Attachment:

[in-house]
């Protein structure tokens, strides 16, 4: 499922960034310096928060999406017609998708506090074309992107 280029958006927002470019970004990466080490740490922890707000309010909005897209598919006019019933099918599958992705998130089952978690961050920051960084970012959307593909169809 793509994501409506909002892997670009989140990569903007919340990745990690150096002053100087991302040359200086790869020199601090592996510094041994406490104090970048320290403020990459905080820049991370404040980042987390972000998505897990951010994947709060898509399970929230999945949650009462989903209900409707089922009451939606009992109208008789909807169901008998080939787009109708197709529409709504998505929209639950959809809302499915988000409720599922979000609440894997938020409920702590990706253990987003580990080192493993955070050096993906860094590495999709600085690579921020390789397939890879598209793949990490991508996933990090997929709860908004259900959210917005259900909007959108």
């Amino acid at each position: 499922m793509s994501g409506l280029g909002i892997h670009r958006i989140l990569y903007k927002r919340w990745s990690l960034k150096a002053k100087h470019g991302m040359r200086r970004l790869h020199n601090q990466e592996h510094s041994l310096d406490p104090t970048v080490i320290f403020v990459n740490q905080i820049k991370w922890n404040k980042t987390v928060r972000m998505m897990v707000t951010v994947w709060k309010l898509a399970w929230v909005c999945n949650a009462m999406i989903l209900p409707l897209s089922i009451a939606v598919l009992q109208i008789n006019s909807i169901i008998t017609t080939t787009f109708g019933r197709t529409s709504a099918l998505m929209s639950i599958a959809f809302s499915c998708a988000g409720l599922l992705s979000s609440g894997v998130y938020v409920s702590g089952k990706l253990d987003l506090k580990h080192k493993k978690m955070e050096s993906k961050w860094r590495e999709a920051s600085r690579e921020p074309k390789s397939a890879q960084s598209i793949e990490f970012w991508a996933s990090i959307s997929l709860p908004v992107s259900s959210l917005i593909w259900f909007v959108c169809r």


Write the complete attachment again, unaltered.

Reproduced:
[in-house]
């Protein structure tokens, strides 16, 4: 499922960034310096928060999406017609998708506090074309992107 280029958006927002470019970004990466080490740490922890707000309010909005897209598919006019019933099918599958992705998130089952978690961050920051960084970012959307593909169809 793509994501409506909002892997670009989140990569903007919340990745990690150096002053100087991302040359200086790869020199601090592996510094041994406490104090970048320290403020990459905080820049991370404040980042987390972000998505897990951010994947709060898509399970929230999945949650009462989903209900409707089922009451939606009992109208008789909807169901008998080939787009109708197709529409709504998505929209639950959809809302499915988000409720599922979000609440894997938020409920702590990706253990987003580990080192493993955070050096993906860094590495999709600085690579921020390789397939890879598209793949990490991508996933990090997929709860908004259900959210917005259900909007959108």
């Amino acid at each position: 499922m793509s994501g409506l280029g909002i892997h670009r958006i989140l990569y903007k927002r919340w990745s990690l960034k150096a002053k100087h470019g991302m040359r200086r970004l790869h020199n601090q990466e592996h510094s041994l310096d406490p104090t970048v080490i320290f403020v990459n740490q905080i820049k991370w922890n404040k980042t987390v928060r972000m998505m897990v707000t951010v994947w709060k309010l898509a399970w929230v909005c999945n949650a009462m999406i989903l209900p409707l897209s089922i009451a939606v598919l009992q109208i008789n006019s909807i169901i008998t017609t080939t787009f109708g019933r197709t529409s709504a099918l998505m929209s639950i599958a959809f809302s499915c998708a988000g409720l599922l992705s979000s609440g894997v998130y938020v409920s702590g089952k990706l253990d987003l506090k580990h080192k493993k978690m955070e050096s993906k961050w860094r590495e999709a920051s600085r690579e921020p074309k390789s397939a890879q960084s598209i793949e990490f970012w991508a996933s990090i959307s997929l709860p908004v992107s259900s959210l917005i593909w259900f909007v959108c169809r």